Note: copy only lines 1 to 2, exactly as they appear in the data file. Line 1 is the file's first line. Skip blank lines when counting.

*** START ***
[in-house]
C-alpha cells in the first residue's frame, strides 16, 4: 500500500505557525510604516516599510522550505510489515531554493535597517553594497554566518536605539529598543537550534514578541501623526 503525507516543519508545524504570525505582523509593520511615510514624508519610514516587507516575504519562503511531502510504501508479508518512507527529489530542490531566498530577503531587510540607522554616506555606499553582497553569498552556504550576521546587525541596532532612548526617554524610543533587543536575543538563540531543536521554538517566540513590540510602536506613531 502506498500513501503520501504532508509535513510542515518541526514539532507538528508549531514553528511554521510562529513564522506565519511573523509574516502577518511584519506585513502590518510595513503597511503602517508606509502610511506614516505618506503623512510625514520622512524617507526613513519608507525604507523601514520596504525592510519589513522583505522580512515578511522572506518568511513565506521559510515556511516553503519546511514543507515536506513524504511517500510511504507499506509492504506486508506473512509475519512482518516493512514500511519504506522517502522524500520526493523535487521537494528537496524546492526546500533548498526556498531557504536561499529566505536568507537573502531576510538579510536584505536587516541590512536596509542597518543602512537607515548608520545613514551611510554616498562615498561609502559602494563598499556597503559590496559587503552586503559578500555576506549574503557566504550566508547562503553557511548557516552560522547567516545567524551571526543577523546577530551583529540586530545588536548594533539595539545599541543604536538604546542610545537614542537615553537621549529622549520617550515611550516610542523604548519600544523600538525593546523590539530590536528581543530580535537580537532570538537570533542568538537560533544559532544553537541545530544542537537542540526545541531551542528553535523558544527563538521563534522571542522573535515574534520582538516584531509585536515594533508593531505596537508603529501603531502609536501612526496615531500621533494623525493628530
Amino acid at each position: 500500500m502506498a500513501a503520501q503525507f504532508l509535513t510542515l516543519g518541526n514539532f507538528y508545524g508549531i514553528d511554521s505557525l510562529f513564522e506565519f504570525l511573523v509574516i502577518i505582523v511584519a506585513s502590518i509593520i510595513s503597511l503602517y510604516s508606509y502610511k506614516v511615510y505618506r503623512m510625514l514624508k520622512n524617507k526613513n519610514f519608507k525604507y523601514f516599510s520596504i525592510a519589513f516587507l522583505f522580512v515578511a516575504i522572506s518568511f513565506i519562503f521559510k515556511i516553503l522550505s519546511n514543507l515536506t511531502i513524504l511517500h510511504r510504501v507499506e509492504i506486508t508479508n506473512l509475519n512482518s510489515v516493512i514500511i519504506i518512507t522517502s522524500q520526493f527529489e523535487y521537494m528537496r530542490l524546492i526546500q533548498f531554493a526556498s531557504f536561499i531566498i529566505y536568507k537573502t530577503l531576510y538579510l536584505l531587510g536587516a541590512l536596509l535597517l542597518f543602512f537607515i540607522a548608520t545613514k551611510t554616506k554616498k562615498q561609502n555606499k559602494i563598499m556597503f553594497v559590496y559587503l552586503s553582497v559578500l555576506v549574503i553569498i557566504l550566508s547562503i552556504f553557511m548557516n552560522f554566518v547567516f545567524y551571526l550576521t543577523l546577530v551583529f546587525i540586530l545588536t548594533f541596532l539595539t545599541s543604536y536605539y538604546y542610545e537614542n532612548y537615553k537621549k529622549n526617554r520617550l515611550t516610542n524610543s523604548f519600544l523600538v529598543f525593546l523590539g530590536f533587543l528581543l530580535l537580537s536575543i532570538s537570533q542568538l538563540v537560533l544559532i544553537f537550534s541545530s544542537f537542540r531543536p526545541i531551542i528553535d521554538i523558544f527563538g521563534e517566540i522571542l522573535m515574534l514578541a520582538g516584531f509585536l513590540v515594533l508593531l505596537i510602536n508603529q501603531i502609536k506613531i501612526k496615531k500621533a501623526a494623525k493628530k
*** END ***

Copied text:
[in-house]
C-alpha cells in the first residue's frame, strides 16, 4: 500500500505557525510604516516599510522550505510489515531554493535597517553594497554566518536605539529598543537550534514578541501623526 503525507516543519508545524504570525505582523509593520511615510514624508519610514516587507516575504519562503511531502510504501508479508518512507527529489530542490531566498530577503531587510540607522554616506555606499553582497553569498552556504550576521546587525541596532532612548526617554524610543533587543536575543538563540531543536521554538517566540513590540510602536506613531 502506498500513501503520501504532508509535513510542515518541526514539532507538528508549531514553528511554521510562529513564522506565519511573523509574516502577518511584519506585513502590518510595513503597511503602517508606509502610511506614516505618506503623512510625514520622512524617507526613513519608507525604507523601514520596504525592510519589513522583505522580512515578511522572506518568511513565506521559510515556511516553503519546511514543507515536506513524504511517500510511504507499506509492504506486508506473512509475519512482518516493512514500511519504506522517502522524500520526493523535487521537494528537496524546492526546500533548498526556498531557504536561499529566505536568507537573502531576510538579510536584505536587516541590512536596509542597518543602512537607515548608520545613514551611510554616498562615498561609502559602494563598499556597503559590496559587503552586503559578500555576506549574503557566504550566508547562503553557511548557516552560522547567516545567524551571526543577523546577530551583529540586530545588536548594533539595539545599541543604536538604546542610545537614542537615553537621549529622549520617550515611550516610542523604548519600544523600538525593546523590539530590536528581543530580535537580537532570538537570533542568538537560533544559532544553537541545530544542537537542540526545541531551542528553535523558544527563538521563534522571542522573535515574534520582538516584531509585536515594533508593531505596537508603529501603531502609536501612526496615531500621533494623525493628530